The Crimson Queen of the Night

I walked through the crooked corners, rubber soles padded on the cobbled stone street, sat down on an uneven wooden bench with three fourth legs to look at dying light over the old oak tree and cry.

My grandfather came on a rusted red bicycle, and sat beside me, with his old French pipe and his worn suit jacket and the smell of smoke, oranges and regrets.

We were companions, sharing our souls and tired sighs and bleak gazes into the endless stretch of the night sky, surrounded by the low squeaking of the bicycle, with its nuts and bolts and chains sliding together, falling apart, trying to keep itself going.

There was no star in the sky, no moon gazing down, it was just us and the eerie flickers of the rusted lamp post.

Look, my grandfather said, look at the water lily, it’s blooming in the fading light of the twilight, sitting atop the dark water, in the red river separating heaven and hell, displaying its color like a mysterious lover –

I jumped to my feet, bewitched, it was my water lily – my first vision, of love – yearning,

And the palm of fate caresses me, filled with warmth and tenderness, shooting dreams and hopes up into the diamond sky, the sky was the limit.

Floating amongst clouds and flirting with the moon, blindly believing that love will prevail, that the winds will take us further than any old wheels

How naïve was I, and how naïve was the water lily, the beauty that yearns for the moon but can never escape the mud, the dark water, the red rust covering the old bicycle, and the smoke from my grandfather’s cheap Cambodian tobacco.

Oh, water lily, your crimson petals once enchanted me, you were bright eyed and bushy tailed and full of love, you were the elegant queen of the night, and I loved you then!

Now you lie on the mucky water, broken and battered, crimson bleeding out from your crown, your wounds and your heart.

Gray and black and red, the rust and smoke were nothing but death and old bicycles.

And dirty artificial steel and concrete, veil of smog covering rosy cheeks, roaring of machinery, buried underneath six feet of dust and bile, with their twisted tongues, dare I not say, their worn out bums and slivers of skin and blood, burning under the dying of the fire, cold and calculating, all lived within you, once.

Once, when you were perfect and lovely and sweet, when you were the graceful ruler of the night, when you looked at me, alive with excitement and delight, tearing through the sunset shadow, howling through the never-ending darkness.

How many times have the dirt pulled you down? Have the mud dirtied your flowery petals? Have the water tried and drowned you in red bicycle dust and loneliness?

When did you forsake you flower soul and become a dusty bicycle, dried up like forgotten foliage? The ghost of wheels, once took your young mind to great perhaps and endless horizons?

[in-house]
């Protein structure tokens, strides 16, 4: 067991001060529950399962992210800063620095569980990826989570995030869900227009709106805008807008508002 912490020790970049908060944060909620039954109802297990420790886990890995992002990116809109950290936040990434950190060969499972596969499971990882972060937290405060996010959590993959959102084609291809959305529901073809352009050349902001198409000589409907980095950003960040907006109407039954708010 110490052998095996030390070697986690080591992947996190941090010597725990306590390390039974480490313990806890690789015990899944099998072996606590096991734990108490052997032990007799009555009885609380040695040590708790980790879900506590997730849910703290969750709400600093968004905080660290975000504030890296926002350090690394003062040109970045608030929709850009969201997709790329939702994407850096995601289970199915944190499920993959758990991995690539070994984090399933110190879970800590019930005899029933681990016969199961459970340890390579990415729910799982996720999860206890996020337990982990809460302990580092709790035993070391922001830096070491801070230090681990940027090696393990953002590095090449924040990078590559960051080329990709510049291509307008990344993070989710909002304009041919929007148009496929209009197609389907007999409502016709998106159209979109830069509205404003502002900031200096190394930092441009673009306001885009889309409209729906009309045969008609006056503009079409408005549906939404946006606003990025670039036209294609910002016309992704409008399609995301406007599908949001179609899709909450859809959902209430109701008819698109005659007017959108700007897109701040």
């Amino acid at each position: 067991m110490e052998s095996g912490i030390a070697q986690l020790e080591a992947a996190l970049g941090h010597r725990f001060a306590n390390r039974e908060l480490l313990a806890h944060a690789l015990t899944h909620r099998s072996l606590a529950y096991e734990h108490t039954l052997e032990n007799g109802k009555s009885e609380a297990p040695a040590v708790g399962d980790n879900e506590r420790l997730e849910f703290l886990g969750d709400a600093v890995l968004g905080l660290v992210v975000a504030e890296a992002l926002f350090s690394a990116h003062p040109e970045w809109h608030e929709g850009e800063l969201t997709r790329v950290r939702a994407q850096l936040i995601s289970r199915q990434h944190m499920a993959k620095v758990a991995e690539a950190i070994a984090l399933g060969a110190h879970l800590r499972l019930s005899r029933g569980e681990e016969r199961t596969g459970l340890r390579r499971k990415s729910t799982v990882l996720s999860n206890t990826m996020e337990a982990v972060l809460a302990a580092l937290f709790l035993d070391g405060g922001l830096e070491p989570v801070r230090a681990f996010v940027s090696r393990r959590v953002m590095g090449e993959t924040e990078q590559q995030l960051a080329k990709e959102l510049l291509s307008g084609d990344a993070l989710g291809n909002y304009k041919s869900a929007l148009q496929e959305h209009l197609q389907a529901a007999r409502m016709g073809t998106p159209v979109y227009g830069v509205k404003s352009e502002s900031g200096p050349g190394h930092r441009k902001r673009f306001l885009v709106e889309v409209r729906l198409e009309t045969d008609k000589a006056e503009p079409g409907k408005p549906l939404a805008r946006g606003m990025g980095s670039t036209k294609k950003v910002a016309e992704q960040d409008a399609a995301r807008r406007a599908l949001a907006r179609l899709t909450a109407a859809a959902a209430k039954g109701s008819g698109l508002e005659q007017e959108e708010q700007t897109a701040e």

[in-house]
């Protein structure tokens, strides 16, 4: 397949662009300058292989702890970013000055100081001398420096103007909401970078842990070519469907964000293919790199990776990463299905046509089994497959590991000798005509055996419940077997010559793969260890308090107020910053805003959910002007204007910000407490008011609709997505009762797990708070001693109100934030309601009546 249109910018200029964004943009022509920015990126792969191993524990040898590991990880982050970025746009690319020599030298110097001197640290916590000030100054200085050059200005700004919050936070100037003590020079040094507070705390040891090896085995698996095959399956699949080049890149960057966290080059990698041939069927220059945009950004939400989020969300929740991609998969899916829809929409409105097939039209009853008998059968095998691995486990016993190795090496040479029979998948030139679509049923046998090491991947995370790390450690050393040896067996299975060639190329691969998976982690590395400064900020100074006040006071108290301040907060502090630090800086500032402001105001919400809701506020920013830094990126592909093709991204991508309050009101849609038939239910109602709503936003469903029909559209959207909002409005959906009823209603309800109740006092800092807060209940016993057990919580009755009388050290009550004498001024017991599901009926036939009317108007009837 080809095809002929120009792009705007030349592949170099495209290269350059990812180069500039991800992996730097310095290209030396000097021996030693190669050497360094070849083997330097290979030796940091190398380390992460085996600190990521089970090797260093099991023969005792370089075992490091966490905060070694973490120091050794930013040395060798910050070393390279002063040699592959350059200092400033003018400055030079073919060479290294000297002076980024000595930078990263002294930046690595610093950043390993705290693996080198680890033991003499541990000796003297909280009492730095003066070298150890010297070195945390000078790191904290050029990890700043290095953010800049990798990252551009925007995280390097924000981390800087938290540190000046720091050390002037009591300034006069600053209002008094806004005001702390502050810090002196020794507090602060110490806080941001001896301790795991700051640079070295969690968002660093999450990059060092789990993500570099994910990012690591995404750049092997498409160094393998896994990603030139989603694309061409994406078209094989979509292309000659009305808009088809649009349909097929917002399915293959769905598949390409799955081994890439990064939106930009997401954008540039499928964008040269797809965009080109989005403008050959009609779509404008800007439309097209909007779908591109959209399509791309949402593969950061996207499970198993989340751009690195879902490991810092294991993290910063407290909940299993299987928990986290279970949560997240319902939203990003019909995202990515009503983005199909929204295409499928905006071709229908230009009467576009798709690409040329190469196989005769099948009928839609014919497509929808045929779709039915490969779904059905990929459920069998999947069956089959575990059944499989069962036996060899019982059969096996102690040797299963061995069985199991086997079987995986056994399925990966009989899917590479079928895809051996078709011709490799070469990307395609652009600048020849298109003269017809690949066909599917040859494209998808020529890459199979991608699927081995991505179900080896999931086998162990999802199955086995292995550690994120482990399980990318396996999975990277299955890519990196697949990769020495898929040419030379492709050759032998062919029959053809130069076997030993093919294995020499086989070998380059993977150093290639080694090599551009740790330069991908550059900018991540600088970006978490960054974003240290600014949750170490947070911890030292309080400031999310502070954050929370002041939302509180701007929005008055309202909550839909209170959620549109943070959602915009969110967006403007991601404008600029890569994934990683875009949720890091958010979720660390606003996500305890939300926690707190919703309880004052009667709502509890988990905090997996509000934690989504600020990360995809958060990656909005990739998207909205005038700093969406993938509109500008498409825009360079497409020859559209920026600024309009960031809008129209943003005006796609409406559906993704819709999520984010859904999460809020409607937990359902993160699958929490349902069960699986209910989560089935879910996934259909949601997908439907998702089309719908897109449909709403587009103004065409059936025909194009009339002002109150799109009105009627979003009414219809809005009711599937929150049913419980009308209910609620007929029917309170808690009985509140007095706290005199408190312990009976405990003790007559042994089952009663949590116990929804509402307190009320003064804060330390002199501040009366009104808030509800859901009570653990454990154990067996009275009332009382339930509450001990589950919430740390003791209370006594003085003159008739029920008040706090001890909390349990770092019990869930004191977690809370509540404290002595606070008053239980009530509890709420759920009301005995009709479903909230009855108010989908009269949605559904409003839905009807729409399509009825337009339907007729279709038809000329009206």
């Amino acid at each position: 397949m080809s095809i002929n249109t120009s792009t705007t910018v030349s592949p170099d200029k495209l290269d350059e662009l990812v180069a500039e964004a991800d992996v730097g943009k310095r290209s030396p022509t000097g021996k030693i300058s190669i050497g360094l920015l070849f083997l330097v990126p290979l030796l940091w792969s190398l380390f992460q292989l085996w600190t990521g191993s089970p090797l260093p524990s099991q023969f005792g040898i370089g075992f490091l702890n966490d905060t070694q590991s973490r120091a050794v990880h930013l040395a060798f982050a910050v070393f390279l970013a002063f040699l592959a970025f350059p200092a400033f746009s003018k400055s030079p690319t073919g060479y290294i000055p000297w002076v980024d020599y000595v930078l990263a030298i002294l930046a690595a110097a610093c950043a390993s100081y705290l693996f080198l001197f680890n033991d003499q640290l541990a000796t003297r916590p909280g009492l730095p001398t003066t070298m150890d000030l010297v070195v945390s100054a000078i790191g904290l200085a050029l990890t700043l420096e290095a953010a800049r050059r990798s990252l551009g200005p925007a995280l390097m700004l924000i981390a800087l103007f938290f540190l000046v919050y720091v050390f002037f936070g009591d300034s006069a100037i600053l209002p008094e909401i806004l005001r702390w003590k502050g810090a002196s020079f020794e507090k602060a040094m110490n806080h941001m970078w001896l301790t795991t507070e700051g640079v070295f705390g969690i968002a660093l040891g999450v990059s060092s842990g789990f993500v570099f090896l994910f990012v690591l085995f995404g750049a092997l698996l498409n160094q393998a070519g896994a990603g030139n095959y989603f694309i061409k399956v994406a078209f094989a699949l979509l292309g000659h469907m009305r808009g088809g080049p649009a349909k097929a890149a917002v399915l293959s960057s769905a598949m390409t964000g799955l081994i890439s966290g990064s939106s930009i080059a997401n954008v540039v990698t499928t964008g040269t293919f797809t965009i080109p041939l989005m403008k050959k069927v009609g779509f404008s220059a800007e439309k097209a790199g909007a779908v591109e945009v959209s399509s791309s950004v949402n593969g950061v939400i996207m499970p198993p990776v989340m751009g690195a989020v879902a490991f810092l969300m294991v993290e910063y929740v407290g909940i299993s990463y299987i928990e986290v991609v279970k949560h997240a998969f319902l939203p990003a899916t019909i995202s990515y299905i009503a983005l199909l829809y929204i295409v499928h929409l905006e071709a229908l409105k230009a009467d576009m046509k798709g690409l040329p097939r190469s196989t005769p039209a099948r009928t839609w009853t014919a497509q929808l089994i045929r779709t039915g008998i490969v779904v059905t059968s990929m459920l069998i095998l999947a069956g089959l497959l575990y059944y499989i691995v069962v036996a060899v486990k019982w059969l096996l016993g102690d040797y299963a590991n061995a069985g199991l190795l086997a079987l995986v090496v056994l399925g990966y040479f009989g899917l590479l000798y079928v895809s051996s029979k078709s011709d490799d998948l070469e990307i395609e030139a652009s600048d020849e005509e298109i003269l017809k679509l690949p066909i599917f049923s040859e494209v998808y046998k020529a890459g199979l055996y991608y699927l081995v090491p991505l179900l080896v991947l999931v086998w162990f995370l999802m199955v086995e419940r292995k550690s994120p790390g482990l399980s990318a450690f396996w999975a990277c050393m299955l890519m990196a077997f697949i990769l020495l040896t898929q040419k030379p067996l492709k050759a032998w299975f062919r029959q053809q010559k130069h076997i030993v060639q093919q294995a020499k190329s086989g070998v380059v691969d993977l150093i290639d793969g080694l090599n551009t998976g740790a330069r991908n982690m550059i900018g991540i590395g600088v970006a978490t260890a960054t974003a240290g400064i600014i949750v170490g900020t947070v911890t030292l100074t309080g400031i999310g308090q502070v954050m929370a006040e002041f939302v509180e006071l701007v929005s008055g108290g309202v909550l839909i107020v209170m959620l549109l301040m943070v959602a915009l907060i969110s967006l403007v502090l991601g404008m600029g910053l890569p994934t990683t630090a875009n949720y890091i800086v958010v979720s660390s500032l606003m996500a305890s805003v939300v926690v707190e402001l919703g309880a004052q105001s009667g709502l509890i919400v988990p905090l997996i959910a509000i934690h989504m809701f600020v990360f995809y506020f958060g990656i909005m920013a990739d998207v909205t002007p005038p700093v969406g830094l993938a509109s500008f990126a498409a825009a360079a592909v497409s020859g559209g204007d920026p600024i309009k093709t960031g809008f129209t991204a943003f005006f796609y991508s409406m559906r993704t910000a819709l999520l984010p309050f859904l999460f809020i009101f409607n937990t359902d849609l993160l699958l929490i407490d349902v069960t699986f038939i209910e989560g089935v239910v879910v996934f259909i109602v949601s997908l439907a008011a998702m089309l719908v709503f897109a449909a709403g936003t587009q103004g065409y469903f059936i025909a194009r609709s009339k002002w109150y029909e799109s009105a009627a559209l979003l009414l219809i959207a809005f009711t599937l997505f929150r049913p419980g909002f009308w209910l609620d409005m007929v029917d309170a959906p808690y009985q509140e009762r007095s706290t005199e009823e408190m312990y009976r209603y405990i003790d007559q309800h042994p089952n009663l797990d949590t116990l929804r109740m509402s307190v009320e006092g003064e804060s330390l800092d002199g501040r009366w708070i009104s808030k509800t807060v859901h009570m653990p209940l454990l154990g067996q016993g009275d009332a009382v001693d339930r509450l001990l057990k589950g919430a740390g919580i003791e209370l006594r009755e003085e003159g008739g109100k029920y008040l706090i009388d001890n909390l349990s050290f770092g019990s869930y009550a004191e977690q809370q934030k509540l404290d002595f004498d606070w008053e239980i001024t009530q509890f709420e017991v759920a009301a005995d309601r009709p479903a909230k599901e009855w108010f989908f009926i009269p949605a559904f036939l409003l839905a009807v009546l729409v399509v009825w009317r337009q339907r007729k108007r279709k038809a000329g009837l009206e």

O, water lily, you are not dust and rust, you are a queen!

The crimson queen of the darkness!

And the broken wheels, the bicycle of my grandfather, the ghost of my past, do not let go!

So I raise the water lily from the pond, holding it like a shield against my chest,

Pain is inevitable, but I’ll be damned if I don’t go down kicking and screaming,

Because, between his rings of smoke and spitting coughs from worn out lungs, my grandfather reminded me,

We’re not our layers or rust and dust, we’re not the oil between the chains of our bicycles, we’re not the broken cogs in our crazy love machines, we’re crimson water lilies inside, we’re the rejects of a process, not our abilities and personalities.

So get up from the crooked wooden chair with three fourth legs, get on the rusted red bicycle, wave goodbye to grandpa, and ride into the dying light.

Hiroshima, 2014

Author’s commentary: In his poem “Sunflower Sutra,” Allen Ginsberg describes America as a broken and battered sunflower, but it possesses the ability to return to beauty. In my poem/emulation, I describe the loss of hopes and dreams (represented by the water lily, a flower that blooms in the evening twilight, in the dying of the light) as I grow older, and the sadness and yearning I felt. Ginsberg mentions Jack Kerouac as his companion in literature and ideologies, and I mention my grandfather, who was my companion as a child and taught me everything I know. Kerouac reminded Ginsberg that America was a sunflower, and my grandfather reminded me that not every star in the night sky is dead, and that the child in me is not lost.

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